‘I’m looking forward to digging into the student loan crisis [and] examining for-profit prisons/ICE detention’
Self-described socialist Alexandria Ocasio-Cortez announced on Twitter late Tuesday that she will join California Democratic Rep. Maxine Waters on the influential House Financial Services Committee, which oversees Wall Street and the housing industry.
California Rep. Katie Porter, Michigan’s Rashida Tlaib, Hawaii Rep. Tulsi Gabbard, and Massachusetts Rep. Ayanna Pressley have also reportedly been tapped for the committee by Democratic House leaders, and a vote finalizing their appointments is expected within days.
“I am very grateful for the opportunity to sit on this committee as a freshman, and look forward to working under the leadership of @RepMaxineWaters!” Ocasio-Cortez wrote on Twitter late Tuesday. “Financial Services is one of just four exclusive committees in the House. It oversees big banks, lending, & the financial sector.”
She added, “Personally, I’m looking forward to digging into the student loan crisis, examining for-profit prisons/ICE detention, and exploring the development of public & postal banking. To start.”
The roles would afford the rising far-Left Democrats a powerful platform to pursue the sweeping reforms they campaigned on, even as some moderate liberals voiced concerns that intra-party clashes would be inevitable. Ocasio-Cortez, 29, has suggested that the nation’s largest banks should be broken up, and she shunned corporate donations during her House run last year.
Related: Five Things Ocasio-Cortez May Have Wished She Never Said
Waters, the chair of the financial services committee, has vowed to counteract the Trump administration’s 2018 rollback of the Dodd-Frank legislation, which the White House called “disastrous” and overbroad.
“Make no mistake, come January, in this committee, the days of this committee weakening regulations and putting our economy once again at risk of another financial crisis will come to an end,” Waters said last year.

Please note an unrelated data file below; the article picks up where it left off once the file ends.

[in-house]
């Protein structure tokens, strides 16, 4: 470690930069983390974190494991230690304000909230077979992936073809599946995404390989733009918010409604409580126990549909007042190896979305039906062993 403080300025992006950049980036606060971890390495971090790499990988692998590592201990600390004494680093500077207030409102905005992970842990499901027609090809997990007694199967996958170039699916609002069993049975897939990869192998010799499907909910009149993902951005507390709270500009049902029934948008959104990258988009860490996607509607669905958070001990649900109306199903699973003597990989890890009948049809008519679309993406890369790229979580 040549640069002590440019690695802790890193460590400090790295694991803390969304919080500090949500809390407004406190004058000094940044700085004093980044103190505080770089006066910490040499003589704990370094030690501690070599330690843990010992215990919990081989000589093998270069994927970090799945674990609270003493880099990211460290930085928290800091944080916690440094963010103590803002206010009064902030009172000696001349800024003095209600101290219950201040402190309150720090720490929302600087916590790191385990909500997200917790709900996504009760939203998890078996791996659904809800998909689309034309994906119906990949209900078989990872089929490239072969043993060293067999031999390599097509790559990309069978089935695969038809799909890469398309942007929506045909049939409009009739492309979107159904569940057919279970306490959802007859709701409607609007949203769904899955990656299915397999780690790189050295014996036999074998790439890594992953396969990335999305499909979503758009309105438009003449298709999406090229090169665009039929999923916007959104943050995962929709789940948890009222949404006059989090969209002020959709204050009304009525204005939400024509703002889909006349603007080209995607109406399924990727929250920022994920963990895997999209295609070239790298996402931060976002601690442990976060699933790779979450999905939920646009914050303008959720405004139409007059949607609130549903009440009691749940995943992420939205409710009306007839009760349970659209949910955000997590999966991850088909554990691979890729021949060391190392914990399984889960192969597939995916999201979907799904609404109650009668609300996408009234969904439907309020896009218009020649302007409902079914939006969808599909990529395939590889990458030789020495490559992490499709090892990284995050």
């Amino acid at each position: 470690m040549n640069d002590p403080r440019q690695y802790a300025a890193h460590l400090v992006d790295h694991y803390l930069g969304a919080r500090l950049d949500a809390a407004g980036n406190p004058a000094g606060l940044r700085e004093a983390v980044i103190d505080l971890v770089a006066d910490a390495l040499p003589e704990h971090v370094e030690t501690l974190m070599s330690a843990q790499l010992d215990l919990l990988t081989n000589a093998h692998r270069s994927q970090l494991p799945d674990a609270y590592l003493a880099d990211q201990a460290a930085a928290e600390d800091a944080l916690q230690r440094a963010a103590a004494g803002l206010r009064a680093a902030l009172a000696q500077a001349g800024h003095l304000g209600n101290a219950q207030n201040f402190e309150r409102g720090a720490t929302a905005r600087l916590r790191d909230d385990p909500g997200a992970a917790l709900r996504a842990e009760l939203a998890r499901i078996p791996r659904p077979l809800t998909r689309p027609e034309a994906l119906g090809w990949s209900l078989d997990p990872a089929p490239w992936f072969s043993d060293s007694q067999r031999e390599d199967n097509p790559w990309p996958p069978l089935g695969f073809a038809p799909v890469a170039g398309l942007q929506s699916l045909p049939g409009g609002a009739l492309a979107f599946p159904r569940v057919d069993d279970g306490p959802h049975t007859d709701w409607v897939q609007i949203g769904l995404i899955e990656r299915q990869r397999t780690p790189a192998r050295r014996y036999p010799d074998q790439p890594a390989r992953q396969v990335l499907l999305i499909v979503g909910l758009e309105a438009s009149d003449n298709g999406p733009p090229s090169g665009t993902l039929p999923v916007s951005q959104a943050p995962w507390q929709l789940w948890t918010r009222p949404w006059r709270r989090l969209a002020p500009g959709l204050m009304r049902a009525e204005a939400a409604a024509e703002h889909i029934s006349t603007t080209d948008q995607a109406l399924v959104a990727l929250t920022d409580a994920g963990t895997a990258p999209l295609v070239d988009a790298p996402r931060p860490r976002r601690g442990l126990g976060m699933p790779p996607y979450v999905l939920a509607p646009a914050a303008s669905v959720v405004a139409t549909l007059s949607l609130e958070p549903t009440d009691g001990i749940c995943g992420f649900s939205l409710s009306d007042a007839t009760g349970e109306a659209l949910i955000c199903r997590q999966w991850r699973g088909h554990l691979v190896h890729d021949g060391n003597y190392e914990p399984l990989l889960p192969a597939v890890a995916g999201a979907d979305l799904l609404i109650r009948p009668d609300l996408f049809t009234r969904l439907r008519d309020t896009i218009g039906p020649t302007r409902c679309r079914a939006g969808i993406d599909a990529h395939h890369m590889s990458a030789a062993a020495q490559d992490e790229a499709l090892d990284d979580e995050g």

But other Democrats have sounded notes of caution about Ocasio-Cortez in particular, given her willingness to spar with Democratic leaders and her relatively radical agenda.
“I don’t know enough about her to be able to determine if she’s going to be a good member or what,” Missouri Democratic Rep. Lacy Clay, who sits on the financial services committee and who was challenged in 2018 by a Democratic candidate backed by Ocasio-Cortez, told Politico. “Time will tell, and this one term will tell us a lot about her abilities as a legislator.”
Another financial services committee member, New York Democratic Rep. Gregory Meeks, backed Ocasio-Cortez’s appointment to the committee but told the paper that he had some reservations.
“I don’t want a scenario like they had on the Republican side — I don’t think we’re going to get there — where you had a Freedom Caucus that ends up just trying to break and stop everything and any kind of progress,” Meeks said.
The conservative House Freedom Caucus frequently sparred with more moderate House Republicans, particularly on immigration, last year.
Ocasio-Cortez, 29, has made no secret of her progressive approach to the financial industry. She has called for “taxing Wall Street to support tuition-free public universities and trade schools,” and has argued that the banks she will soon oversee have long held undue influence in American politics.
But she has struggled to explain how she would fund her proposals to provide Medicare for all and guarantee housing and education, and has falsely claimed that wasteful military spending could be reappropriated to pay for her laundry list of policy goals.
Related: Whoopi Goldberg Slams Alexandria Ocasio-Cortez
The news of the progressives’ appointment to the financial services committee was a win for progressive groups, who just last week voiced their disapproval when House Democratic leaders passed over Ocasio-Cortez and Tlaib for membership on other powerful committees. The Steering and Policy Committee, chaired by House Speaker Nancy Pelosi, formally assigns members to committees.